We must associate the social partners with Community action to a greater extent.
On 14 December 1995 the social partners concluded an agreement to help reconcile family working life by means of parental leave. This is the first agreement concluded pursuant to the Protocol on Social Policy, and is an example to be followed. In each country, collective negotiations have enabled progress to be made on social rights. The same thinking, with the same objectives, should be applied at Community level.
Likewise, let us encourage the discussion of new topics of European interest, such as the adjustment of working time or new forms of employment.
But France wants to go further, and it wants the social partners to be systematically consulted on all texts with a social dimension. This can be done in the Standing Committee on Employment, providing it is reformed as we propose.
The social dialogue also means a joint study of the future of social protection.
France calls for a wide-ranging debate to be held in Europe, with the involvement of all players concerned, on the challenges that our social protection systems will have to meet. It would be for the Council of Ministers to take the initiative here.
The questions that arise are fundamental ones. How can the ageing of our population be reconciled with a proper level of social protection? How can social protection be made more favourable to employment? How can we reduce exclusion, which has steadily increased over the last twenty years even as social protection has become more generalized?
Of course, this debate will not produce uniform answers, since the systems of social protection are intimately bound up with the history and the very identity of our national societies.
Nevertheless, the same problems are facing all European countries and they can all gain by listening to each other. The most urgent task is to guarantee social protection, of which we are justly proud, by adapting it to the requirements of today’s and tomorrow’s world.
The Social Protocol is a milestone in the history of Social Europe. To it we owe such major advances as the Directive on the European Works Council, the Agreement on parental leave, and the craft Directive on part-time working.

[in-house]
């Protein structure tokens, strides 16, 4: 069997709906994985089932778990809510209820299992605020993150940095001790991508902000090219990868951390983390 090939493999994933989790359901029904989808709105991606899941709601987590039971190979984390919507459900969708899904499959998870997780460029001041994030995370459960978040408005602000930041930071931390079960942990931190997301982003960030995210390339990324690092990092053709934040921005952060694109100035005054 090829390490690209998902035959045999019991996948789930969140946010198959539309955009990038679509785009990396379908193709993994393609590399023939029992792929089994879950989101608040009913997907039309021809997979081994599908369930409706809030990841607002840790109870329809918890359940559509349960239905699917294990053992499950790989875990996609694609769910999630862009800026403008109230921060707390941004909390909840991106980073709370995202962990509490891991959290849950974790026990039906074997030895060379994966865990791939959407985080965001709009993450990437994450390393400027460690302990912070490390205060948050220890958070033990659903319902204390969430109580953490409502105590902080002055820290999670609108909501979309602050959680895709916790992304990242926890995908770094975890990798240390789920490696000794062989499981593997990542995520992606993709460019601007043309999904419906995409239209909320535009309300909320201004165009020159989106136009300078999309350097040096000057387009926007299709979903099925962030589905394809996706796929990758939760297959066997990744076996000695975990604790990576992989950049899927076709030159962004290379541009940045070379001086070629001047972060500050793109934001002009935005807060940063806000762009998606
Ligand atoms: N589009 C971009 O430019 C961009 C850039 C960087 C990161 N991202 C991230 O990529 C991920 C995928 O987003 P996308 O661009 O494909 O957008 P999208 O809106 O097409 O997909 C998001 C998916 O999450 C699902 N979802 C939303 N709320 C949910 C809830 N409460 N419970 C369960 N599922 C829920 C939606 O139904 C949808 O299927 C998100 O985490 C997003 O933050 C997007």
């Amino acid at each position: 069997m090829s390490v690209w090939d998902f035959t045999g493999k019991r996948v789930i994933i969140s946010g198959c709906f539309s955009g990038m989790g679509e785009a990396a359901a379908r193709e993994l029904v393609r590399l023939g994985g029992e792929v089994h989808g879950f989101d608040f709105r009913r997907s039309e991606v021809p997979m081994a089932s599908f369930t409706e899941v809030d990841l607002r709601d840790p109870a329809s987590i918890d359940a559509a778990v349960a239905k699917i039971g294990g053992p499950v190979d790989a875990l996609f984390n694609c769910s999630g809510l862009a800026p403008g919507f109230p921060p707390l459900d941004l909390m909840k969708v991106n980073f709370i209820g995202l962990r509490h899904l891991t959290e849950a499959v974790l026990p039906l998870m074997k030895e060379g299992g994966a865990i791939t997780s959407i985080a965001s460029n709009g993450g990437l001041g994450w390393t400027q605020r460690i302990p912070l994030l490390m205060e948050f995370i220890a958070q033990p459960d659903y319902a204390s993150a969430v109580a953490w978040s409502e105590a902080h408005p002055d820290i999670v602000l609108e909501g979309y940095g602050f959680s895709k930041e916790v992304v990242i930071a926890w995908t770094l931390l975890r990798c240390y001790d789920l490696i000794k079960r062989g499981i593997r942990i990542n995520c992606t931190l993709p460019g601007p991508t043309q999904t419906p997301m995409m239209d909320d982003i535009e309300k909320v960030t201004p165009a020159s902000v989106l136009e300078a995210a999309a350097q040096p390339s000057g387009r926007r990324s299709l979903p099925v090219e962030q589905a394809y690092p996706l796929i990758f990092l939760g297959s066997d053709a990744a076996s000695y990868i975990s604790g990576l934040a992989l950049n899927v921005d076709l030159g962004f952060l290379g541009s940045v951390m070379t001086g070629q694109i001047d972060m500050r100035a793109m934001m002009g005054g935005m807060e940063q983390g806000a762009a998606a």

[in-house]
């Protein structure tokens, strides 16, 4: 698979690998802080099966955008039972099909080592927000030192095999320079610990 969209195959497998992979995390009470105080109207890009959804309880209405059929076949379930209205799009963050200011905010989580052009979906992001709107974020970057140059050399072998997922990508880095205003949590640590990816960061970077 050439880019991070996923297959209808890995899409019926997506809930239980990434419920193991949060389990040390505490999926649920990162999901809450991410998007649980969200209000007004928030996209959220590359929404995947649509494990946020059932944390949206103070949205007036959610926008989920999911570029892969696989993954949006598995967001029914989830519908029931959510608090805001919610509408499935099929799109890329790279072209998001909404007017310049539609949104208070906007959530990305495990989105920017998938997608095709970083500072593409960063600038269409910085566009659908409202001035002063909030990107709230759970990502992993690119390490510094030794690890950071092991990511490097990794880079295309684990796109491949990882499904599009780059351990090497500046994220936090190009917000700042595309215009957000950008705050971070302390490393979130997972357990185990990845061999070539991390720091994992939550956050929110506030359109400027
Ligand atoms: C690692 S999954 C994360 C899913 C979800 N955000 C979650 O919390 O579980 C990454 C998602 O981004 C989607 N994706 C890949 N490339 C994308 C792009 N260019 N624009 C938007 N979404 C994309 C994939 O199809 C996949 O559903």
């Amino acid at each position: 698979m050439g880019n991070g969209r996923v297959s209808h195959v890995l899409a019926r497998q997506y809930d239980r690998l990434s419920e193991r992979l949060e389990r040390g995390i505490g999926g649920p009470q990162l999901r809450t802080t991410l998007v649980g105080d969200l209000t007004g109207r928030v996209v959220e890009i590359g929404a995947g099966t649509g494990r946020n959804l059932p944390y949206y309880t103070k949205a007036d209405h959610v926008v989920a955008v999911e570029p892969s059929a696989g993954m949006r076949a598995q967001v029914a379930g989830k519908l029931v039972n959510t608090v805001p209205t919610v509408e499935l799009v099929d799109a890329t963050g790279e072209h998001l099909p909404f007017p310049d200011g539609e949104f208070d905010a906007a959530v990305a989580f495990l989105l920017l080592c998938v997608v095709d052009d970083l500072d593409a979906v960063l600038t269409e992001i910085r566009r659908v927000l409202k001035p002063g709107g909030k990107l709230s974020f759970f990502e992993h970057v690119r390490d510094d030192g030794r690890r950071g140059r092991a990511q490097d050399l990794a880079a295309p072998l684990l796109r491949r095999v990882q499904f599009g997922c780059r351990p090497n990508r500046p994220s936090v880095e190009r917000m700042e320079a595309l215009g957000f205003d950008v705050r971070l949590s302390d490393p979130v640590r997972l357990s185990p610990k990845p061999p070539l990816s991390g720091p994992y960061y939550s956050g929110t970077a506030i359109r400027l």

In order for the Protocol to play an even greater role for all members of the European Union, whether present or future, France proposes that it be incorporated into the Treaty.
Europe could then exert greater influence on working conditions, social protection, the defence of workers’ rights and the reintegration into society of those who are excluded from it. It would also be better placed to ensure the equal treatment of men and women, in particular on the job market.
Indeed, every aspect of Europe’s action on the social front would be facilitated and strengthened by such a step. The intergovernmental Conference provides the opportunity to take it.
In addition to its historical and political dimensions, the enlargement of the European Union also has a social dimension
France wholeheartedly supports the enlargement of the European Union. Europe will at last be one again. Let us ensure that reconciliation is also an opportunity for our societies.
Together we have begun to prepare the ground for the application countries’ membership. The social and human dimension should right away be placed at the heart of the accession process. A simple idea should preside over enlargement, namely that our task is to win support for the value of the European social model and, having due regard to national traditions, to work to consolidate the social dialogue.
The construction of the wider Europe – for so long an impossible dream but today our joint endeavour – should not lead us to adopt a low profile where human needs are concerned.
With such avenues to explore, initiatives to launch and decisions to take, social Europe has a long way to go.
France wants its partners to see that Europe’s future is at stake here. The European Union, which does not have the self-evidence of nationhood, has to command the interest, arouse the hopes and win the hearts and minds of it citizens.
May we learn how to reach their hearts and minds. Only a Europe inspired by humanist values will be accepted and loved by its citizens.